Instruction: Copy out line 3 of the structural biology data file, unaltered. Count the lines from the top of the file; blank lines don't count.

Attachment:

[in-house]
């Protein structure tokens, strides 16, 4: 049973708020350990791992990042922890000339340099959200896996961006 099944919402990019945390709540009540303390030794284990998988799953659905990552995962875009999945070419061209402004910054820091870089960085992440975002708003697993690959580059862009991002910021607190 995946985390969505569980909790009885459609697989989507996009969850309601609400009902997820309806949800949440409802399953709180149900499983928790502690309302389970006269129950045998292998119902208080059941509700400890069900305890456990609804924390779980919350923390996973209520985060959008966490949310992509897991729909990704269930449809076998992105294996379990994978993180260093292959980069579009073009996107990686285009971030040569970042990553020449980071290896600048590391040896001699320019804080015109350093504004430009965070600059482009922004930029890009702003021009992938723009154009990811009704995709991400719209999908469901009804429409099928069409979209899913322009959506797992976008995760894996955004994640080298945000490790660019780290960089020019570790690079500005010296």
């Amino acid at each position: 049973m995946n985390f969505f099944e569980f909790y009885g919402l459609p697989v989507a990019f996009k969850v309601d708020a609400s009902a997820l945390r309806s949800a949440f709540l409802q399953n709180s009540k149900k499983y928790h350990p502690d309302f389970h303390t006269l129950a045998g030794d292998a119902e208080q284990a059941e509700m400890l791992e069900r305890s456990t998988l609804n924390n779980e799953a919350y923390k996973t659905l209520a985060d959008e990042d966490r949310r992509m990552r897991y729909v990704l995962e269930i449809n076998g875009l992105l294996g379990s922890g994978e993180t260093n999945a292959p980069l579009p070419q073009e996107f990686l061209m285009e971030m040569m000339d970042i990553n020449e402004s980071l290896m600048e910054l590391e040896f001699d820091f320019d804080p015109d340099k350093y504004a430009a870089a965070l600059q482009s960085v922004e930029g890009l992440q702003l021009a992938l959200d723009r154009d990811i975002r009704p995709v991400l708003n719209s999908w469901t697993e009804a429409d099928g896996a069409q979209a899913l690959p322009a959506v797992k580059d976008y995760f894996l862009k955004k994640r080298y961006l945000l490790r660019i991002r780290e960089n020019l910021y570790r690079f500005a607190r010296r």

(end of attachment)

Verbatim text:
């Amino acid at each position: 049973m995946n985390f969505f099944e569980f909790y009885g919402l459609p697989v989507a990019f996009k969850v309601d708020a609400s009902a997820l945390r309806s949800a949440f709540l409802q399953n709180s009540k149900k499983y928790h350990p502690d309302f389970h303390t006269l129950a045998g030794d292998a119902e208080q284990a059941e509700m400890l791992e069900r305890s456990t998988l609804n924390n779980e799953a919350y923390k996973t659905l209520a985060d959008e990042d966490r949310r992509m990552r897991y729909v990704l995962e269930i449809n076998g875009l992105l294996g379990s922890g994978e993180t260093n999945a292959p980069l579009p070419q073009e996107f990686l061209m285009e971030m040569m000339d970042i990553n020449e402004s980071l290896m600048e910054l590391e040896f001699d820091f320019d804080p015109d340099k350093y504004a430009a870089a965070l600059q482009s960085v922004e930029g890009l992440q702003l021009a992938l959200d723009r154009d990811i975002r009704p995709v991400l708003n719209s999908w469901t697993e009804a429409d099928g896996a069409q979209a899913l690959p322009a959506v797992k580059d976008y995760f894996l862009k955004k994640r080298y961006l945000l490790r660019i991002r780290e960089n020019l910021y570790r690079f500005a607190r010296r």